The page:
NDP’S NEW STATUS AS SECOND RUNNER HOLDING - April 26, 2011
[Ottawa – April 26, 2011] – For the fifth day in a row, we see a pretty stable voter landscape which would have been unimaginable at the outset of the campaign. The Conservative Party is at 33.9 points, which is down from the outset of the campaign and well short of a majority. Only six points back are the burgeoning NDP supporters at 27.9 while the Liberal Party is stuck at sub-Dion levels at 24.0. The Green Party has lost supporters much earlier than in 2008 (mostly to the NDP) and stand at 6.8. The Bloc Quebecois is at 6.0 points nationally, mired in the mid 20’s in Quebec and on the verge of an electoral implosion. When we adjust our focus to those who are “absolutely certain to vote”, we see the Conservatives having a small but significant boost, with the Green Party eroding further.
In looking at this dramatically different voter landscape, the survey gives some important insights as to how this has occurred and what it might mean as we head into the final days of the campaign. The Conservatives have been fairly stable throughout the campaign and continue to do very well in the West, with males, and with older voters. The Conservative voter is far more enthusiastic and committed than other voters and this should provide a slight premium for the Conservatives on Election Day. It is, however, notable that as the campaign has evolved, we now find firmer resolve and commitment among those supporting various alternatives to the Conservatives.
At the outset of the campaign, commitment and enthusiasm were linked to those who were most comfortable with the direction of the Conservative government. The lower commitment associated with those who were unhappy with direction of the government was linked to what some had called voter suppression. This suppression of interest and likelihood of voting seems to have dissipated over the campaign and we find, particularly among the recently swollen NDP ranks, a newfound enthusiasm and commitment to actually vote. This may be an important new dynamic to this campaign and, apart from the less committed Green Party, we see most other supporters fairly resolved now.
The NDP has captured new voters from across the political spectrum in a remarkably eclectic fashion. Looking at how 2008 voters have migrated, we see the Conservatives almost entirely intact whereas the NDP is now an amalgam of defected Conservative, Liberal, and Green supporters. In particular, the NDP surge has been driven by a wholesale transfer of Bloc Quebecois supporters in Quebec. If the NDP is the clear winner to date in Campaign 41 (and they have literally doubled their support which may be unprecedented) the hapless Bloc Quebecois are the flip side of this success. Their hegemony of Quebec federal politics has collapsed and they are now plumbing historical depths having sunk below 25 points. Their support is also concentrated among younger voters who may be less likely to vote. The NDP is doing best with women (who they now lead nationally and with voters under the age of 45). They are doing well in virtually all regions of the country and now have a constituency which most resembles the centre of Canada demographically and geographically.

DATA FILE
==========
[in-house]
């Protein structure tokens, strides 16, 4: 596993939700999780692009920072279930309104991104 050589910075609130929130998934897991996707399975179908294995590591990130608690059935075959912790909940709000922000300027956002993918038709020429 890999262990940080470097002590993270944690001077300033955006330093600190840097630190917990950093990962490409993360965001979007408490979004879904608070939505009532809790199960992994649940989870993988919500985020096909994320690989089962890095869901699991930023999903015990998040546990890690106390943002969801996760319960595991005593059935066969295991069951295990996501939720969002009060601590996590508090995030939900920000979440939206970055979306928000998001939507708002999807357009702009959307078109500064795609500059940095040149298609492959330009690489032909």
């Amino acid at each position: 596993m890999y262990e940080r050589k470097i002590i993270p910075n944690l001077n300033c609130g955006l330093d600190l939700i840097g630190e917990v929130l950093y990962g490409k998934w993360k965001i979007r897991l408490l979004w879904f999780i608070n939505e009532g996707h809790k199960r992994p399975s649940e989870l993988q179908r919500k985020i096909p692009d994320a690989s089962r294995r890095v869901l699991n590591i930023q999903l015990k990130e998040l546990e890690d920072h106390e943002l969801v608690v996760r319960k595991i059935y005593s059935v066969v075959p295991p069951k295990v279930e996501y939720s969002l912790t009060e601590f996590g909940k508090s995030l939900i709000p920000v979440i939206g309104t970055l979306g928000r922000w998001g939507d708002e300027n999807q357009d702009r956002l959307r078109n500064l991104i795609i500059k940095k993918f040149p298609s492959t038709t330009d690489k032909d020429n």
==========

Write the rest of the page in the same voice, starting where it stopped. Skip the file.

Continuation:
Despite this remarkable growth, the NDP is still the party which commands the highest score on second choice and their ceiling defined by first and second choice is now over 54 points, well ahead of the Conservatives and Liberals who are at 41 and 40 respectively. The new question of the campaign is whether the NDP ascendance is real or a blip and the answer now is clearly the former. Indeed, the NDP may well have further room to grow.
The Liberals have basically languished around the same levels over the campaign, perhaps with a gentle slide downward. They have surrendered their prospects of winning and now look destined to lose opposition status. Their best prospects by far lie in Ontario where they are only 5 points off the lead. The goals for the Liberals may now be to try and recapture second place and, with the newfound strength of the NDP, challenge a diminished Conservative authority in the next Parliament. There is, however, little in recent trends or underlying fundamentals to suggest that the Liberals will be successful in their efforts and ominously for them, the NDP is not only growing in Ontario, but showing a sharp spike up in second choice, which suggests Ontario voters may be considering jumping on the orange bandwagon.
Click here for the full report: full_report_april_26_2011